This is the true power of Google: since the search giant makes money out of the ads served inside Android, it can afford to sell the Nexus 4 smartphone at no profit. Contrarily, all of the other smartphone manufacturers make profit out of their premiums: they have to sell at profit to keep their business alive since they have no alternative revenue streams.

The only manufacturer that has anything to gain from the entire Google Nexus 4 business is LG. And that for a couple of reasons:

a) If the Google Nexus 4 does sell many units, LG’s sub-companies that manufacture the display, the camera, the plastic and the battery earn lucrative contracts.
b) If the Google Nexus 4 is well received by Android fans, LG will wash out all that negative rep that the OEM has earned during the past couple of years

The Motorola / Google Nexus smartphone

Take a quick look at what Google is able to accomplish by collaborating with hardware partners that it does not own: it has reignited interest in the Android tablet market via the ASUS-manufactured Nexus 7, and now is preparing to take by storm the smartphone market via the LG-manufactured Nexus 4.

What will happen when Google starts using Motorola as a manufacturer for Nexus devices? Both ASUS and LG are surely making some profit out of their Nexus partnerships, so Google could actually spend less on each device by using Motorola as a partner. Some claim that this will turn into profit for Google when it starts putting its backyard manufacturer to good use, while others claim that Google could try to price its Nexus products even more aggressively and outright destroy all the other Android OEMs out there. There’s no way of telling for sure, but it sure makes for an interesting prospect!


No matter how things evolve from now on, one thing is certain: the Google Nexus 4 raises the bar for Android smartphone manufacturers in a BIG way. It will be hard competing with Google’s Nexus 4 during this year’s holiday season, and I’m sure Q4 2012 financial reports coming from all smartphone manufacturers will prove me right.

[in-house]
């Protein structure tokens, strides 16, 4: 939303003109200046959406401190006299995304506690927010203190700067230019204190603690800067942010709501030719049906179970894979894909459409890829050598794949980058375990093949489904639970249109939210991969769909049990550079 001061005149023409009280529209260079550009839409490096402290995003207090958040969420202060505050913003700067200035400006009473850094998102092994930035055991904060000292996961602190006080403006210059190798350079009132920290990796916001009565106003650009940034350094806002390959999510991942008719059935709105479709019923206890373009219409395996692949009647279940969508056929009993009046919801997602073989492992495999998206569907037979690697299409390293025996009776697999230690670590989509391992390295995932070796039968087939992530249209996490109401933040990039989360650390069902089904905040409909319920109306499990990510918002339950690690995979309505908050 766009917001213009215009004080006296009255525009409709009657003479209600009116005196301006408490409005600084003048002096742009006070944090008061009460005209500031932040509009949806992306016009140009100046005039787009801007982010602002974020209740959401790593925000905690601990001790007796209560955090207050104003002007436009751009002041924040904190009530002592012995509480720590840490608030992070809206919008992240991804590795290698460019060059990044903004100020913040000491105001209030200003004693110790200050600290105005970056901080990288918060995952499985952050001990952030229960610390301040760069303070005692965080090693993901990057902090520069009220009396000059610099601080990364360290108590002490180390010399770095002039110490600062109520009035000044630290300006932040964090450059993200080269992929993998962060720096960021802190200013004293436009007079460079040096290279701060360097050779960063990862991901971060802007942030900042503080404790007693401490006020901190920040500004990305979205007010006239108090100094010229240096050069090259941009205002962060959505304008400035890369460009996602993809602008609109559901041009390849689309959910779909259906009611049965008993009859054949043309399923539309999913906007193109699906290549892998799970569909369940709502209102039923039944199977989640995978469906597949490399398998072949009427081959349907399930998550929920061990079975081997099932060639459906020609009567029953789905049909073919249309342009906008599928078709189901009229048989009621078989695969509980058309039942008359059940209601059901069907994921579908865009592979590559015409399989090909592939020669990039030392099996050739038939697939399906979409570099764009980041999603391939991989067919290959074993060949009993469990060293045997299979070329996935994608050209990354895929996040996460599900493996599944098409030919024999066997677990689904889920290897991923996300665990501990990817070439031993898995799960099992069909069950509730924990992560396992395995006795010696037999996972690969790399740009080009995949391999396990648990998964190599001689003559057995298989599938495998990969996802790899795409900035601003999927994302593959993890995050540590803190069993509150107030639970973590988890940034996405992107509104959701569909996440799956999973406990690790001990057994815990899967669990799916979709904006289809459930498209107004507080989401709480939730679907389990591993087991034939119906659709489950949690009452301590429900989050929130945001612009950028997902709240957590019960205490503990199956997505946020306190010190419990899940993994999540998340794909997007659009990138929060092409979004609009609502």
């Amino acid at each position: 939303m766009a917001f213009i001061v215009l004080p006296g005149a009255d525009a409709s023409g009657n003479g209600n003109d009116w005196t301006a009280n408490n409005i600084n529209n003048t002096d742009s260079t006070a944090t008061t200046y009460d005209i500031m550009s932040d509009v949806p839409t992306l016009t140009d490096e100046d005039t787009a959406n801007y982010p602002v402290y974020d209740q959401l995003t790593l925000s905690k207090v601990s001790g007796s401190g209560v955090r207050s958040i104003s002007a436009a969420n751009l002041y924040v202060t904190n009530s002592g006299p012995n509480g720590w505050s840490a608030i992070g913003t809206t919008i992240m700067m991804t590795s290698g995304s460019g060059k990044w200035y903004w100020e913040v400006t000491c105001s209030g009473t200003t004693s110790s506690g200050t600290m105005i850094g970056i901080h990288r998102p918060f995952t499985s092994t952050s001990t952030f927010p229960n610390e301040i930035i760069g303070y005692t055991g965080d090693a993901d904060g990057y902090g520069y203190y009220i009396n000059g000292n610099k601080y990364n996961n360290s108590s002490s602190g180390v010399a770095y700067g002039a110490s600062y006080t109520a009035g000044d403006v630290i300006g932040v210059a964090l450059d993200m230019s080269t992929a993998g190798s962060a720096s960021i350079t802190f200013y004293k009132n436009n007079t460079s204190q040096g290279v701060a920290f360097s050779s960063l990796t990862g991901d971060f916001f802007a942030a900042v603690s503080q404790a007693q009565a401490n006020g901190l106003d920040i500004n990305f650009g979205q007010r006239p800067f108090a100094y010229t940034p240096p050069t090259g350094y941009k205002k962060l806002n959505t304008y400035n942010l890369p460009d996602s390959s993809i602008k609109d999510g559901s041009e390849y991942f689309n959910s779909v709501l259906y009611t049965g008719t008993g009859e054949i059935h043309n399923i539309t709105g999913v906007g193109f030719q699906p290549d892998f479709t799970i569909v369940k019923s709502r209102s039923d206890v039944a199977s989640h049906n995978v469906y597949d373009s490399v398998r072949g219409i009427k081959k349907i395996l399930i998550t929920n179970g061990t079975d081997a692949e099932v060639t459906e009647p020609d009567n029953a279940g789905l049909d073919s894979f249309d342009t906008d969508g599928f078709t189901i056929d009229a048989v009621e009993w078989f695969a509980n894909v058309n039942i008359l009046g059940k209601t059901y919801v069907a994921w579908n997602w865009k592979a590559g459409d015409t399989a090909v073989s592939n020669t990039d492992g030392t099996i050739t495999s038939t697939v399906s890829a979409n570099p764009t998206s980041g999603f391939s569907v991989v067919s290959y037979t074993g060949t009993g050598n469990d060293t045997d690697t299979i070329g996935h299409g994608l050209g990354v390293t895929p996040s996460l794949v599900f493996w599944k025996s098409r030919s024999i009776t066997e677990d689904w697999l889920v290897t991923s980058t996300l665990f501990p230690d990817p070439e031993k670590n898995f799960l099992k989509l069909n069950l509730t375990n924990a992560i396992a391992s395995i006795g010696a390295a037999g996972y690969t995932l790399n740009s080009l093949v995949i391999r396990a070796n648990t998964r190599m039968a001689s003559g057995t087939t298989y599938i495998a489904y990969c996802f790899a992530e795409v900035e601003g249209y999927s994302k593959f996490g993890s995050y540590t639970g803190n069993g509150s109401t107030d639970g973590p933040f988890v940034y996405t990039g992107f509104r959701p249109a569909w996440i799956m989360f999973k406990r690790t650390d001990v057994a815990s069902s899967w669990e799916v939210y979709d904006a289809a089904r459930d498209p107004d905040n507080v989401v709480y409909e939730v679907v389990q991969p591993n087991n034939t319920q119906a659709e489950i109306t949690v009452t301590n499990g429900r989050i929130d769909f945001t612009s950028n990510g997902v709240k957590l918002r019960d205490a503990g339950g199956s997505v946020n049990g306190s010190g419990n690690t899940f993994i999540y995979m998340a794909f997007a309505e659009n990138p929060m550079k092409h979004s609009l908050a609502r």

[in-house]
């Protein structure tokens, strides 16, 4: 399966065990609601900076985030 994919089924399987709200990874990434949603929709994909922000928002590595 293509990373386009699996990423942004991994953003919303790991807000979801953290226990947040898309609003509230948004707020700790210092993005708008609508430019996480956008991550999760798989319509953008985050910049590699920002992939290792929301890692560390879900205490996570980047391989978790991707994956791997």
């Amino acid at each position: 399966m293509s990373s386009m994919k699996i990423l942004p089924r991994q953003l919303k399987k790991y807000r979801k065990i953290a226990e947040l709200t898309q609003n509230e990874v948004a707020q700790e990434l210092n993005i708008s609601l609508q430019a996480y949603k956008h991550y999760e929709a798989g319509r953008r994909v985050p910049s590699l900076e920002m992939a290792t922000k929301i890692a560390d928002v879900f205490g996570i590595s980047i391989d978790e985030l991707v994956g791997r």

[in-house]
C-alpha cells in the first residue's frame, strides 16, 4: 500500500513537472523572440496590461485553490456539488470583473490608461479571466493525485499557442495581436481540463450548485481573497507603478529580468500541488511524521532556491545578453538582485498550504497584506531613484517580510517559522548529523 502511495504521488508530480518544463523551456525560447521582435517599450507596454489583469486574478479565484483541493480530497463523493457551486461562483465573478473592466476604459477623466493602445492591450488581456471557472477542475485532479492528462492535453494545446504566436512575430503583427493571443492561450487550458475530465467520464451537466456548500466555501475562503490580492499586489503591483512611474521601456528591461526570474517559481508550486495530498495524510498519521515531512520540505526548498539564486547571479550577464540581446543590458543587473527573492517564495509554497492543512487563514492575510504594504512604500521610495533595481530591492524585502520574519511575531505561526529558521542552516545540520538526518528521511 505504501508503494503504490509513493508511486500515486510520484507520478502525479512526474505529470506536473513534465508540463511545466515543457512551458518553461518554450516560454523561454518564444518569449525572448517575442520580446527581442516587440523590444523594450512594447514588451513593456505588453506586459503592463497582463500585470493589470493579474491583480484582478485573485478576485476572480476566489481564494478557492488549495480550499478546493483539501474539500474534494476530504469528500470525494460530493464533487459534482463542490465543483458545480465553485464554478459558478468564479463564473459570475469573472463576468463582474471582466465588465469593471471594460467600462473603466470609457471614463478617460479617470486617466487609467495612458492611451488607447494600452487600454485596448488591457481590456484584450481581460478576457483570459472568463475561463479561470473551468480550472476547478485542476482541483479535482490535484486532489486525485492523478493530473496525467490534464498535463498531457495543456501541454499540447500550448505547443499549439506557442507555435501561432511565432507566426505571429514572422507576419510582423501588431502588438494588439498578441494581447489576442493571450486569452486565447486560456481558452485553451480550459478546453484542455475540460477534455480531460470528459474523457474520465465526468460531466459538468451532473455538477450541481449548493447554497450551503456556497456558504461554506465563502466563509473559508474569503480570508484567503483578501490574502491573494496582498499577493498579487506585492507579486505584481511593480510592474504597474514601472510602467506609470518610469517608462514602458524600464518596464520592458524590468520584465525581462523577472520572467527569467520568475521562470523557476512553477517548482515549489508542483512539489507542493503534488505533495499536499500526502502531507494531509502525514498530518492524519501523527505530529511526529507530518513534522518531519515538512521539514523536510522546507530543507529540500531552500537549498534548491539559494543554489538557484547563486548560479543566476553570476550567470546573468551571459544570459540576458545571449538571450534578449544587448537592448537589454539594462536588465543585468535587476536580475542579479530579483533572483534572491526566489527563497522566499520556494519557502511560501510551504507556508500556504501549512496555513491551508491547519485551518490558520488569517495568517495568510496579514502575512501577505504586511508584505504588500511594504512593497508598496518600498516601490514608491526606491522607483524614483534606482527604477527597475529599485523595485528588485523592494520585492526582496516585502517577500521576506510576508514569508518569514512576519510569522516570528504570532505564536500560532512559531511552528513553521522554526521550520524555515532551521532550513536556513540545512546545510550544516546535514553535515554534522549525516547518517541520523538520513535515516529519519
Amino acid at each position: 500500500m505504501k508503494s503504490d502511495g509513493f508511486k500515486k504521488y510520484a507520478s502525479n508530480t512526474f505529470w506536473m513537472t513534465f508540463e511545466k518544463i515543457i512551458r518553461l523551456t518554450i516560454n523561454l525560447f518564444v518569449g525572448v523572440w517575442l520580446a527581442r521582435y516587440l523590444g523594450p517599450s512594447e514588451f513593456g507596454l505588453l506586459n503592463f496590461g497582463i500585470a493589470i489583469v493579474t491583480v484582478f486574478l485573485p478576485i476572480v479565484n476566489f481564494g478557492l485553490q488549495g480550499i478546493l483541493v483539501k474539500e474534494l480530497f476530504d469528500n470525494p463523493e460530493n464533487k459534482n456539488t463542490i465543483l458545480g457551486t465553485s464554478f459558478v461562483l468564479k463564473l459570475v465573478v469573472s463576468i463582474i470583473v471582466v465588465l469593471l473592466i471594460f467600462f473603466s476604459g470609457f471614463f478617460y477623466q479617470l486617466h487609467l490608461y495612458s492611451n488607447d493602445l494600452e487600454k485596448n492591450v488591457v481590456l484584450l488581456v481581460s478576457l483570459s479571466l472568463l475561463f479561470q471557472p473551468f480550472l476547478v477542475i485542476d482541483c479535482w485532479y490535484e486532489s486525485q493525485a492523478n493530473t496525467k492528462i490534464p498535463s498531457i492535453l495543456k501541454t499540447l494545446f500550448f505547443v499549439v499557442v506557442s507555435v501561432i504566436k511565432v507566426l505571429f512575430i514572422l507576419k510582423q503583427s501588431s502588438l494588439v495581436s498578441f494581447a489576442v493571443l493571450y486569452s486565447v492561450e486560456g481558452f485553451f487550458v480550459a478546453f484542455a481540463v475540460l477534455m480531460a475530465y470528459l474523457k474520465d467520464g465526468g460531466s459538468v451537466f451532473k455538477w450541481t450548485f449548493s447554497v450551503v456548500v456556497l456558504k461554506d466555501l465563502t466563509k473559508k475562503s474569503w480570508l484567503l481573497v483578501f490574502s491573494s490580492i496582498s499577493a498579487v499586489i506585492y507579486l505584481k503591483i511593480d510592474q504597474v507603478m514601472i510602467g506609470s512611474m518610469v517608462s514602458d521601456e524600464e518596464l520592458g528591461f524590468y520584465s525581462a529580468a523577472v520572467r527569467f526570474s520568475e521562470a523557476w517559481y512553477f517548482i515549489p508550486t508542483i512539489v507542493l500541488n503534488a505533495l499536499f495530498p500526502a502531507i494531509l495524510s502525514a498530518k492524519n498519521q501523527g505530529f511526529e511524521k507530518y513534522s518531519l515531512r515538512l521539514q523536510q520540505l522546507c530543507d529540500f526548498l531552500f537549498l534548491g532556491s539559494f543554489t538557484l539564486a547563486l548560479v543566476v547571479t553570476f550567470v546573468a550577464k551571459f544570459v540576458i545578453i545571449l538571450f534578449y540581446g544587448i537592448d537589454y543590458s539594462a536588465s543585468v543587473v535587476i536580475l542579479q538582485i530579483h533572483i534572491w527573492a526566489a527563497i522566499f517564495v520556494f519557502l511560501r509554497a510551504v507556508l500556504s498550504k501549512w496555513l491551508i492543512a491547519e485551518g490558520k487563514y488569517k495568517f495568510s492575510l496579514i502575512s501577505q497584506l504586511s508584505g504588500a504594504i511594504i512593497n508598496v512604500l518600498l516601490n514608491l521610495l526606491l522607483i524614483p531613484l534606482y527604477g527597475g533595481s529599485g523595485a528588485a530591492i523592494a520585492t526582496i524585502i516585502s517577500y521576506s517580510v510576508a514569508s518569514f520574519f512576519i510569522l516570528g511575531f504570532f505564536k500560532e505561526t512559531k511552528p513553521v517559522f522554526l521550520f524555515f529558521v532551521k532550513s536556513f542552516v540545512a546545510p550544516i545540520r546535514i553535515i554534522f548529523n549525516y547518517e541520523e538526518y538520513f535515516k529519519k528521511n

What do you guys think? Can you think of a scenario where the vast majority of Android fans will choose any other smartphone for at least the next three, four months? Let us know in the comment section below!

Next > Nexus 4 prices in India may shock you!

  • who cares this shit can’t even beat the note 2 in antutu, let alone daily use.

    • beat its in price. beat it in the fact that it works on all carriers and does not need to be unlocked. wireless charging. better build quality than the note..imo pure google beats touchwiz any day

    • Dalbir_Singh

      You really need to develop a better attitude towards technology.

    • ha

      it more than triples note 2 what are you talking about?

      • @ha please look at the galaxy note two benchmark on antutu, then the optimus G which is the same stuff as in the nexus 4. if you are clever enough look at it.

        • Jose Hernandez

          LG Optimus G is almost the same and the Nexus 4, almost. They are not the same phone and their benchmark can be different. There is more to a phone that just the benchmark score. Either way, in a couple of months when the next big thing is out, it wont really matter.

          • same phone, different software.

          • Jaisal

            Actually very different software, LG’s own software (e.g like Note 2 has touchwiz) eats up a lot of processing capacity and ram, thus the results of antutu will get affected. Nexus 4 is pure android and its results will be very different. The Snapdragon quad core processor & the accompanying GPU in Nexus 4 is the fastest in the android world as of now and will remain so for quite some time…that said Note 2 is absolutely brilliant but for its unlocked price in India i can buy a nexus 4 and nexus 10…

  • olbp


    The Nexus 4, priced at $299, raises the bar for all smartphone manufacturers in a BIG way

    . .

    Not without that SD card, it doesn’t.

    • True. Isn’t there a 16GB variant though? If there is, it isn’t completely terrible.